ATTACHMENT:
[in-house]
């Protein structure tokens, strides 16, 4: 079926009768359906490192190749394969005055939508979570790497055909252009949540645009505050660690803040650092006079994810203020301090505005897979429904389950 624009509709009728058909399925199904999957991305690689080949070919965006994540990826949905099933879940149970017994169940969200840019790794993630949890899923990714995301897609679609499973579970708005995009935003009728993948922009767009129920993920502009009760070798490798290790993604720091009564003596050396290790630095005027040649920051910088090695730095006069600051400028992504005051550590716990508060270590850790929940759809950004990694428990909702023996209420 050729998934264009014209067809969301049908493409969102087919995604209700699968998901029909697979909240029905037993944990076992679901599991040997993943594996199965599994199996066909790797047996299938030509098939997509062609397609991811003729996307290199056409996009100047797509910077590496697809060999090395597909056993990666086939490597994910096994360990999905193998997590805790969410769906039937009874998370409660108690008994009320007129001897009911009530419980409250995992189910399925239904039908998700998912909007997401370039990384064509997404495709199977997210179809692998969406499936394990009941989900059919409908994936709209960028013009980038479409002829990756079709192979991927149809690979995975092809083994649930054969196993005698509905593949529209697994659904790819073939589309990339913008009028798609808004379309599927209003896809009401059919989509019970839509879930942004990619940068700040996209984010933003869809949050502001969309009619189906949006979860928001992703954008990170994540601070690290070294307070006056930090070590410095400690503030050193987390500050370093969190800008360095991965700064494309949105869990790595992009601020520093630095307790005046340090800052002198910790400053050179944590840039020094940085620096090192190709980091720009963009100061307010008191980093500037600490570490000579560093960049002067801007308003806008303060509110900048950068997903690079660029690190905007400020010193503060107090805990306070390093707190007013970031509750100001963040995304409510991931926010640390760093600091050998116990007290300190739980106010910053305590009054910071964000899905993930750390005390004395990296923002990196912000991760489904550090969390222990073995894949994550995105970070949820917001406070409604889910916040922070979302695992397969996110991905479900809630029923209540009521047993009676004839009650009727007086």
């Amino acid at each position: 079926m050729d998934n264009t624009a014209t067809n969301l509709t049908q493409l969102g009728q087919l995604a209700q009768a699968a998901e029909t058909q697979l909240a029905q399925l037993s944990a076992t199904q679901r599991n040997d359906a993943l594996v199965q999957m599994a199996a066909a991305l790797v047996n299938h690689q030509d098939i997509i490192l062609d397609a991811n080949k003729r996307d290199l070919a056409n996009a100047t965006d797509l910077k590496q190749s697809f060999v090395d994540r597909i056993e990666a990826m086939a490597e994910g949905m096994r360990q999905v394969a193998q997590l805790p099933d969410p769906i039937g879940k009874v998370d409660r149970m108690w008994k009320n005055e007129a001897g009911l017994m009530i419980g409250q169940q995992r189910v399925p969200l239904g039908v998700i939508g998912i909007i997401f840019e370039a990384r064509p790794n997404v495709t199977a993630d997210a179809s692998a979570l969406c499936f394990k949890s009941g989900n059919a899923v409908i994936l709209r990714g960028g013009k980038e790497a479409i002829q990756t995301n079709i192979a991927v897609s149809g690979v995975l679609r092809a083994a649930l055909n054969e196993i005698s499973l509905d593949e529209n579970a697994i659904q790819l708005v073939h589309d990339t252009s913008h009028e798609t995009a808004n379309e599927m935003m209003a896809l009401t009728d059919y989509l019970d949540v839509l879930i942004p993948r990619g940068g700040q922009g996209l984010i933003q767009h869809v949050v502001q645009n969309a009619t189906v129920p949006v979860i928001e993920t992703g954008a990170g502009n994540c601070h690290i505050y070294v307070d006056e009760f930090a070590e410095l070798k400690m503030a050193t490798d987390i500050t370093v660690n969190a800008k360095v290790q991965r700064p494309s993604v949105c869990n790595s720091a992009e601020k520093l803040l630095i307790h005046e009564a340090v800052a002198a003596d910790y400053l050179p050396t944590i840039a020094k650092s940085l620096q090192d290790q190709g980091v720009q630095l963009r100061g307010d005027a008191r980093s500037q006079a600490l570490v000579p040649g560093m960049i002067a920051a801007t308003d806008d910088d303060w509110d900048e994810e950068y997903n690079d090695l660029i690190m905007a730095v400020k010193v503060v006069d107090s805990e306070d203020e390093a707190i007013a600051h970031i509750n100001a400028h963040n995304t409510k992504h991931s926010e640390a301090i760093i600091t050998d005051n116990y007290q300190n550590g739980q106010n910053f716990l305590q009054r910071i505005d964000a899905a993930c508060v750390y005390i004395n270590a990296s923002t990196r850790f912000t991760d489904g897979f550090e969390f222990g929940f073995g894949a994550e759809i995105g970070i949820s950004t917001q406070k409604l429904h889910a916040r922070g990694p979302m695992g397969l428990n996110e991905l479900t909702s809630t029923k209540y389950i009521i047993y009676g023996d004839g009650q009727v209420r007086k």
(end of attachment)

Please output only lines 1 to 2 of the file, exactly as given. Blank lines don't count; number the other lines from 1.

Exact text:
[in-house]
């Protein structure tokens, strides 16, 4: 079926009768359906490192190749394969005055939508979570790497055909252009949540645009505050660690803040650092006079994810203020301090505005897979429904389950 624009509709009728058909399925199904999957991305690689080949070919965006994540990826949905099933879940149970017994169940969200840019790794993630949890899923990714995301897609679609499973579970708005995009935003009728993948922009767009129920993920502009009760070798490798290790993604720091009564003596050396290790630095005027040649920051910088090695730095006069600051400028992504005051550590716990508060270590850790929940759809950004990694428990909702023996209420 050729998934264009014209067809969301049908493409969102087919995604209700699968998901029909697979909240029905037993944990076992679901599991040997993943594996199965599994199996066909790797047996299938030509098939997509062609397609991811003729996307290199056409996009100047797509910077590496697809060999090395597909056993990666086939490597994910096994360990999905193998997590805790969410769906039937009874998370409660108690008994009320007129001897009911009530419980409250995992189910399925239904039908998700998912909007997401370039990384064509997404495709199977997210179809692998969406499936394990009941989900059919409908994936709209960028013009980038479409002829990756079709192979991927149809690979995975092809083994649930054969196993005698509905593949529209697994659904790819073939589309990339913008009028798609808004379309599927209003896809009401059919989509019970839509879930942004990619940068700040996209984010933003869809949050502001969309009619189906949006979860928001992703954008990170994540601070690290070294307070006056930090070590410095400690503030050193987390500050370093969190800008360095991965700064494309949105869990790595992009601020520093630095307790005046340090800052002198910790400053050179944590840039020094940085620096090192190709980091720009963009100061307010008191980093500037600490570490000579560093960049002067801007308003806008303060509110900048950068997903690079660029690190905007400020010193503060107090805990306070390093707190007013970031509750100001963040995304409510991931926010640390760093600091050998116990007290300190739980106010910053305590009054910071964000899905993930750390005390004395990296923002990196912000991760489904550090969390222990073995894949994550995105970070949820917001406070409604889910916040922070979302695992397969996110991905479900809630029923209540009521047993009676004839009650009727007086």